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Frog Song Glamping Weekend in Ithaca, NY

I am a delicate flower. The idea of sleeping in a tent with a rock for a pillow, sharing bathroom facilities with strangers does not sound appealing to me. Like at all. Yet I occasionally feel bad for Mr. Pretty, who has been collected camping equipment for many years, all without an opportunity to use it.

Until now.

Independence Day brought with it an opportunity for a long weekend. Flights out of the country for a quick holiday sounded great and appropriate, but with unsold seats hard to come by for non-rev folks like me I turned to the idea of a road trip . . . and a chance to finally give Mr. Pretty his much-dreamt of camping trip.

Sort of. I mean, let’s not forget: roughing it is not my jam. Luckily, Airbnb came through in a big way with a glamping spot just outside of Ithaca, New York. The camp site is on a working farm. The owners’ cash crop is perennial flowers, but they also have a small vegetable garden, a couple of sheep and goats, a flock of chickens, and some fruit trees. And, of course, a glamping site with a stellar view of rolling hills.

Yes, I said it: glamping. It’s such a hipster craptastic word, but whatever. The enormous tent is on a raised platform and situated in such a way that there’s a built-in porch, perfect for lounging and day-drinking. Inside the tent is a real double bed, a chest of drawers, a futon, and a few chairs. Civilized camping.

Inside the tent

Did I mention the outdoor kitchen, grill, and firepit? Or the open air showers and toilets? And sure, if you’re particularly spider- or bug-phobic, it might not be for you, but taking a shower while looking up at the blue sky is kind of lovely, especially since we had the site entirely to ourselves. It’s apparently pretty unusual when you’re camping–oftentimes camp grounds have sites close to each other, with dozens and dozens of families sharing the facilities.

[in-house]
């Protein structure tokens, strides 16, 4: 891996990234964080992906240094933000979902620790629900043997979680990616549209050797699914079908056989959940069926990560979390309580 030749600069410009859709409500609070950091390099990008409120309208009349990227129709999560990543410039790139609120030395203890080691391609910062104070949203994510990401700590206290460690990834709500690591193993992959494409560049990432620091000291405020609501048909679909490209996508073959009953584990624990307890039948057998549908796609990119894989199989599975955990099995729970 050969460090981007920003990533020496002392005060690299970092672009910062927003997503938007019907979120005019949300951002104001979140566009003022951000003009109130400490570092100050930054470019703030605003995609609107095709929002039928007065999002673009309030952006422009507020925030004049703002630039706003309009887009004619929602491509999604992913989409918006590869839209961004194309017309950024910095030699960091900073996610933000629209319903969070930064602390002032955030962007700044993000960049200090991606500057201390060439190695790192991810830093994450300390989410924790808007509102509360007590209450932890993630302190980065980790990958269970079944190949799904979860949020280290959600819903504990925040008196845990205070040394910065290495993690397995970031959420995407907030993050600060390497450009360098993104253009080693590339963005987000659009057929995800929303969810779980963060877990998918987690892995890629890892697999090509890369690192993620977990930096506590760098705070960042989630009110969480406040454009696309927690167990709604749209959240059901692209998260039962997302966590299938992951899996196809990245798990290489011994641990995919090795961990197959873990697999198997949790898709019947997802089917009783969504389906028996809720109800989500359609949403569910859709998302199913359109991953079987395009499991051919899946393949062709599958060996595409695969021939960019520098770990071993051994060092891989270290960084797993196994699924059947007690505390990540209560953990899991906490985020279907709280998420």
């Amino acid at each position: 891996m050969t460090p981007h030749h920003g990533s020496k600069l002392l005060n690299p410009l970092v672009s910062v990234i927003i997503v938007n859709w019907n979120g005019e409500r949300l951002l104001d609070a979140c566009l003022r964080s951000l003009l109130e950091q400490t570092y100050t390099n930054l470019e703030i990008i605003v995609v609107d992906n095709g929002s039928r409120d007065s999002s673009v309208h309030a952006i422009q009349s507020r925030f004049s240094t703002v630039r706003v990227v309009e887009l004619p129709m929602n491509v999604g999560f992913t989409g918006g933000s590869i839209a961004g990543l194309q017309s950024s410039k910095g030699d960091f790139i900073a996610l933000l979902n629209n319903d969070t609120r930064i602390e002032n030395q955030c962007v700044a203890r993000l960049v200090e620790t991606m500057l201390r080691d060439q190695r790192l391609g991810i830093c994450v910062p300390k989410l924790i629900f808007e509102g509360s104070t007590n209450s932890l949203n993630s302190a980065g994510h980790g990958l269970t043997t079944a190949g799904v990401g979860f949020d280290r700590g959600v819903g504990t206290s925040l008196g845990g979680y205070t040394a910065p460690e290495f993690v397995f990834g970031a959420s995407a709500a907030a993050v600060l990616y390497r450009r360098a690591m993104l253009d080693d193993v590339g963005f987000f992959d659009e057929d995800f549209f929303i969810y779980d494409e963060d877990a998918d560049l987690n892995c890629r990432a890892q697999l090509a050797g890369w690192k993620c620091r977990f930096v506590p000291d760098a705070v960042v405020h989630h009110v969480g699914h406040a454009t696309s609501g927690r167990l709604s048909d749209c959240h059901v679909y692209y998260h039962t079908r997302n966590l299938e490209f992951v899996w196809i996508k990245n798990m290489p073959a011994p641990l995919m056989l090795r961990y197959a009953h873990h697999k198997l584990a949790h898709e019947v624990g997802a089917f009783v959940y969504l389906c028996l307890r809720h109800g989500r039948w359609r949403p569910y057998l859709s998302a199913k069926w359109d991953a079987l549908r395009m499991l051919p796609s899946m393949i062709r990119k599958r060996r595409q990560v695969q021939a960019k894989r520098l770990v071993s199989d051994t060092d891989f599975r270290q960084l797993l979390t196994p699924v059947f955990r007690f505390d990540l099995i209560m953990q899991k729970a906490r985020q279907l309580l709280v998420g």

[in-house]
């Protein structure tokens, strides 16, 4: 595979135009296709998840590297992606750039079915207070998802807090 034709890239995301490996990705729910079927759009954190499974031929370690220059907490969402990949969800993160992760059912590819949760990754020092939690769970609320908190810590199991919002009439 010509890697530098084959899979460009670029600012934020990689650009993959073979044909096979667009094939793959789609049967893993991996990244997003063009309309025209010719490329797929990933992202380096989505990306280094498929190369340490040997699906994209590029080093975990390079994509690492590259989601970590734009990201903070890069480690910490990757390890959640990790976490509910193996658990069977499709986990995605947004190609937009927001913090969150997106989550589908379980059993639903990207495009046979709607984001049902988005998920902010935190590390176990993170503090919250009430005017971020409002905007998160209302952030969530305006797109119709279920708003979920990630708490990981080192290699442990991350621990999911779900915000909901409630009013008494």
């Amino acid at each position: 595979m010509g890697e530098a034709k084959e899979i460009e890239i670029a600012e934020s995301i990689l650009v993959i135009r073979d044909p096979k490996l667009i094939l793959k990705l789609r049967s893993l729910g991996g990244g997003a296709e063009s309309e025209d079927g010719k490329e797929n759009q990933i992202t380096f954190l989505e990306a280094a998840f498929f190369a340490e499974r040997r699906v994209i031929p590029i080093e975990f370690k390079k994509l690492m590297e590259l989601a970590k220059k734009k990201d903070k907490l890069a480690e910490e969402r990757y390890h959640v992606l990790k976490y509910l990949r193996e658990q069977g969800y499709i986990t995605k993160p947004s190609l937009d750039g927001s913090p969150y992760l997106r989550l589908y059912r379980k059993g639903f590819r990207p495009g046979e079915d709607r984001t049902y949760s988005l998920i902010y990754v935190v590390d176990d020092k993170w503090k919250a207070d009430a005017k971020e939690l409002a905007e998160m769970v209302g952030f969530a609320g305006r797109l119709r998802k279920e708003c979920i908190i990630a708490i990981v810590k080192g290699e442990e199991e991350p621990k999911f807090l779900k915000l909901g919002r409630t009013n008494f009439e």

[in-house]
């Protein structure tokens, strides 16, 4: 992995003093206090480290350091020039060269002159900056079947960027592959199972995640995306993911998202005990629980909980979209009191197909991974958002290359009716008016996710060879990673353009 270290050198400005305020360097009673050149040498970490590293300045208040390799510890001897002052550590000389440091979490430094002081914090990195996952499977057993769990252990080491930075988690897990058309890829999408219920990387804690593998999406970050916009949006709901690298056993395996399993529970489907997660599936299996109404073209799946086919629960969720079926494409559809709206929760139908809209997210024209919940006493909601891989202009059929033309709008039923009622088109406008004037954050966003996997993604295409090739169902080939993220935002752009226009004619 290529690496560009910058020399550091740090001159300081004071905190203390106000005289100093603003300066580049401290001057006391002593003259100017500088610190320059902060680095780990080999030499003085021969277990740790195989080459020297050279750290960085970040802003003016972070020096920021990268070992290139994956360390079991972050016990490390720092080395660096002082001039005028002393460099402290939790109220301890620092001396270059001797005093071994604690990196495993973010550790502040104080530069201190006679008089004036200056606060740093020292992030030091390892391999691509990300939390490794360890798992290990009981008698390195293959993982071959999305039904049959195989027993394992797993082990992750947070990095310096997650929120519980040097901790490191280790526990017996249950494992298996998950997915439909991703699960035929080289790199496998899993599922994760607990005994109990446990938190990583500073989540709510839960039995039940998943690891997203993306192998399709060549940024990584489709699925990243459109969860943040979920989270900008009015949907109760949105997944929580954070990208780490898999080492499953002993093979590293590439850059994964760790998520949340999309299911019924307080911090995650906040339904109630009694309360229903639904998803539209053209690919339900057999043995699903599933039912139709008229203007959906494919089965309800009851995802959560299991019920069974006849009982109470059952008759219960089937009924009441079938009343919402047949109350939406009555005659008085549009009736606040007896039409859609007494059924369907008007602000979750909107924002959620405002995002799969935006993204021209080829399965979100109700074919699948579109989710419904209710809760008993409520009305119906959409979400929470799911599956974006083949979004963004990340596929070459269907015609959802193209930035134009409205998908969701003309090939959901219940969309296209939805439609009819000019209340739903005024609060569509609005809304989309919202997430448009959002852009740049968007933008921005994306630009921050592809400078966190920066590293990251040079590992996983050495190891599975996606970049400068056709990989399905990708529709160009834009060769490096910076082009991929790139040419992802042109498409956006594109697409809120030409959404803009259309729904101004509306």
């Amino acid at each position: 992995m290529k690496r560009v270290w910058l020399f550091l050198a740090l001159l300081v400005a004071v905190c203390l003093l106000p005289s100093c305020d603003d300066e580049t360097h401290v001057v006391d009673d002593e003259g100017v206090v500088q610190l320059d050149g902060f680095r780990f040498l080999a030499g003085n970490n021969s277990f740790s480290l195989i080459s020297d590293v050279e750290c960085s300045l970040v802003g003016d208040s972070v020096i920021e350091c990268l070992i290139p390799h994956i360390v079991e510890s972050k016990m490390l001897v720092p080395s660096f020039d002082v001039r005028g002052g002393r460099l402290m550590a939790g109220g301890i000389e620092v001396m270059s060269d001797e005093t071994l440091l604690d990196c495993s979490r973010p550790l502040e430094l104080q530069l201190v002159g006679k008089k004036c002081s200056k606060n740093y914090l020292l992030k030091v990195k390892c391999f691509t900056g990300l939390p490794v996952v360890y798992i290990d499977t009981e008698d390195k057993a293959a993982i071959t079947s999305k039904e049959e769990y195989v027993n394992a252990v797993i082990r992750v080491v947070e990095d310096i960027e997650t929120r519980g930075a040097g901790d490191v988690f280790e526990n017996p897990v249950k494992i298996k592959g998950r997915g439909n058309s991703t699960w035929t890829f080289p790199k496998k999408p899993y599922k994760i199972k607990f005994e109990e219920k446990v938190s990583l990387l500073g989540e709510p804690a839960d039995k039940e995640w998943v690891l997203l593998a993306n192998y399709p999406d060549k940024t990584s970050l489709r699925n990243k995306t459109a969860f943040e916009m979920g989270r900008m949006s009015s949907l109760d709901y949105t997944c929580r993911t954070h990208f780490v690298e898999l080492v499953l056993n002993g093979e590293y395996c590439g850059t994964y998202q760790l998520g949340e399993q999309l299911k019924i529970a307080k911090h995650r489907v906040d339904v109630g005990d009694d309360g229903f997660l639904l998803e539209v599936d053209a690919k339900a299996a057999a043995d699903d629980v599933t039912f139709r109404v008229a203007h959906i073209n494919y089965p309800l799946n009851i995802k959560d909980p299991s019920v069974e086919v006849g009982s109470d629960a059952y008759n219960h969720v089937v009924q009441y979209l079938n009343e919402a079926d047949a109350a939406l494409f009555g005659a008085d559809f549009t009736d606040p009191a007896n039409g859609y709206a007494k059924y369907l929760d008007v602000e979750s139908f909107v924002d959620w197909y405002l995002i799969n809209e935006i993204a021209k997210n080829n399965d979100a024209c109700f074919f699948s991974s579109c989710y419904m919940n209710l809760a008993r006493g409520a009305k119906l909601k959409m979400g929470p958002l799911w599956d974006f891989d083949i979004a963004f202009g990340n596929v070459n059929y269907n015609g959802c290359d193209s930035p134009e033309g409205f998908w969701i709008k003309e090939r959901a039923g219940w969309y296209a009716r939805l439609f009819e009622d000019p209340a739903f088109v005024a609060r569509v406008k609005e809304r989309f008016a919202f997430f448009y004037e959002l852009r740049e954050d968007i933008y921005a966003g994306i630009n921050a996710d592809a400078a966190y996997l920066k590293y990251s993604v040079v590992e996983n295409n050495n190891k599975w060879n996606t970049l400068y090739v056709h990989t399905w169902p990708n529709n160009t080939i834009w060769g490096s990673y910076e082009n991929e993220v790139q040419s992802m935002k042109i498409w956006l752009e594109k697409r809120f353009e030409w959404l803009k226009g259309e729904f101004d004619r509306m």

Despite the owners living on the property, it felt like we were completely alone. And truthfully, we probably could have frolicked around the grounds naked after dark and no one would have noticed. Okay, maybe the frogs would have noticed–there is a pond within view of the tent that must have been home to no fewer than three dozen gigantic bullfrogs. We didn’t see them, but they sang us to sleep both nights we were there.

One of the last things our host owner said to us before he left us to our own devices: “Be sure to be here for at least one sunset while you’re here–they’re beautiful from your perch on the porch.” Then he looked around and said, “You’ll probably get a show tonight, and not just from the sunset. It’s probably going to be a great night for fireflies.” He wasn’t wrong on either account.

 

 

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